Wednesday 30 Jul
 
 

Sobering sounds

Copperheads with Depth & Current, Dudes of America and Oblivious

10 p.m. Saturday

Opolis

113 N. Crawford Ave., Norman

opolis.org

447-3417

$7

07/30/2014 | Comments 0

Pony expression

Wild Ponies

8 p.m. Sunday

The Blue Door

2805 N. McKinley Ave.

bluedoorokc.com

524-0738

$15

07/30/2014 | Comments 0

Music Made Me: Josh Hogsett

Few, if any, Oklahoma bands have seen a rise as meteoric as Tallows over the past year, yet its seemingly overnight ascension didn’t happen by chance. The Oklahoma City four-piece is well-versed in the ways of modern pop songwriting, drawing from both glitchy electronica and cathartic indie rock in equal measure. Last year, the band pulled off a rare musical feat with its debut album, Memory Marrow, which was steeped heavily in the breadth of recent history yet managed to sound like nothing else before it.
07/30/2014 | Comments 0

Planting the seed

Chelsey Cope’s new band, Elms, is as earthy and native to Oklahoma as the trees that are their namesake. The soulful folk four-piece’s debut EP, Parallel Lines, was recorded at Bell Labs Recording Studio in Norman and is on its way in September. But the band has already given us a tease, with its first single, “Burn,” going live on SoundCloud on July 14.
07/22/2014 | Comments 0

Commercial rock

Center of the Universe Festival featuring Capital Cities, Young The Giant, AWOLNATION & more
Friday-Saturday
Downtown Tulsa 
centeroftheuniversefestival.com 
$35-$50 

07/22/2014 | Comments 0
Home · Articles · Reviews · Folk · Chris Bathgate — Salt Year
Folk
 

Chris Bathgate — Salt Year


He's in the ring with folk's heavy hitters, but he's not a knockout yet

Stephen Carradini April 26th, 2011

Close your eyes. Clear your mind. Turn on Chris Bathgate’s “Salt Year.” Let it wash over you. Don’t think about it — just do it.

chrisbathgate

It’s a mellowing experience, one that makes a sleepy day seem bearable. The folky tunes don’t have an underlying layer of misery that marks Bon Iver’s output, and that’s all the better for just watching life go by on a lazy afternoon.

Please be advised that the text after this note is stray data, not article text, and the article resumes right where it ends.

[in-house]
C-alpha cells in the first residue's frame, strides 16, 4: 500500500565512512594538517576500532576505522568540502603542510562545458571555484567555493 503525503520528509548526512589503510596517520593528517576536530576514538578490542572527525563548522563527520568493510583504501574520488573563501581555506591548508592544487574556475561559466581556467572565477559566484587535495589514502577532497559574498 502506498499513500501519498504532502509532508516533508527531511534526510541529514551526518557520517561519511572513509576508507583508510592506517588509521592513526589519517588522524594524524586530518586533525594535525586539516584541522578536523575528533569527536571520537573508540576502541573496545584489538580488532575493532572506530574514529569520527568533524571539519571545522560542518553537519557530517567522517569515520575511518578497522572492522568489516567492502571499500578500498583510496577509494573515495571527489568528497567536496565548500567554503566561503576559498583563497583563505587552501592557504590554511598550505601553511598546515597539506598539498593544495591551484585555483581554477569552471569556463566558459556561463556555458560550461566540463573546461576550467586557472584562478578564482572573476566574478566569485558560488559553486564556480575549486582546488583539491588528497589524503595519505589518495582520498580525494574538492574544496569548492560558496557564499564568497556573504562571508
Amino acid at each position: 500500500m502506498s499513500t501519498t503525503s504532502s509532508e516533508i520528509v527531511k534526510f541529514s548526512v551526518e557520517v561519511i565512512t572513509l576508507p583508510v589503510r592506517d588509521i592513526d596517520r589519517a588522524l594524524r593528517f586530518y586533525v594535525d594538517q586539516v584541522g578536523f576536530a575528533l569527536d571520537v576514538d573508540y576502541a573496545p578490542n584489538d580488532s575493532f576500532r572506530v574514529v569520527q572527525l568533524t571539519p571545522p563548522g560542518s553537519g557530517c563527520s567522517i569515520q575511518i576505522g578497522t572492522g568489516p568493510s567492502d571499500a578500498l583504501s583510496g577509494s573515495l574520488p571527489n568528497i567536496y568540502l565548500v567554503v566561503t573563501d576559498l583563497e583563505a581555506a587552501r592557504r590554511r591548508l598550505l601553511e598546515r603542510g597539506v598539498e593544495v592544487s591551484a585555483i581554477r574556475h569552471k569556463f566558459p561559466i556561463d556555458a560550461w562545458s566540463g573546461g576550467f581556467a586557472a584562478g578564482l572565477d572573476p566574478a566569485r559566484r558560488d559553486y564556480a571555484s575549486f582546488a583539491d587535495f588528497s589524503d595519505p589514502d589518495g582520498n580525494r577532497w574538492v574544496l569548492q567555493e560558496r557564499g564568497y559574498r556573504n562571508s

If you’re lazy, you can just put “No Silver” on repeat and drift away. It’s one of the best songs I’ve heard all year, regardless of genre; all the pieces (vocals, lyrics, acoustic guitar, bass, strings, mandolin, drums) fit together perfectly to create a jaw-dropping experience.

But if you start to dissect “Salt Year,” it will let you down. Other than the immaculate “No Silver,” the rest is a pastiche of all the best attributes of indie folk’s last 10 years. It wouldn’t be a problem if “No Silver” didn’t have so much personality; I could just chalk the album up to a beautifully completed paint-by-numbers exercise. But Bathgate has real songwriting skill (or lightning in a bottle, but I feel it’s the former), so I’m not just glossing it over.

Bathgate does owe a debt to Bon Iver’s Justin Vernon for the sparse, icy moods (“Fur Curled on the Sad Road,” “Borders”), but he also owes Iron & Wine’s Sam Beam for the fuller arrangements he creates (“In the City,” “Own Design”). Fans of Ray LaMontagne will hear flashes of his songwriting here (“In the City,” the title track).

The only other place where Bathgate creates more than the sum of his parts is “Everything (Overture),” where the optimism of his I&W part tempers the sparseness of his Vernon-esque ability, and LaMontagne’s emotiveness is applied over the resulting tension. He inhabits the same mood that “No Silver” built, and that’s a winner. “Levee” also has charms, especially in the unique drum work.

I know it’s hard to write a batch of consistently amazing songs, but when tunes like “No Silver” and “Everything (Overture)” put you in conversation next to the heavy hitters, you’ve got to back that up. “Salt Year” definitely places Bathgate in the ring, but he’s got some growing to do before he’s connecting with more than the occasional haymaker. Still, he’s not doing local fights anymore, either. —Stephen Carradini

 
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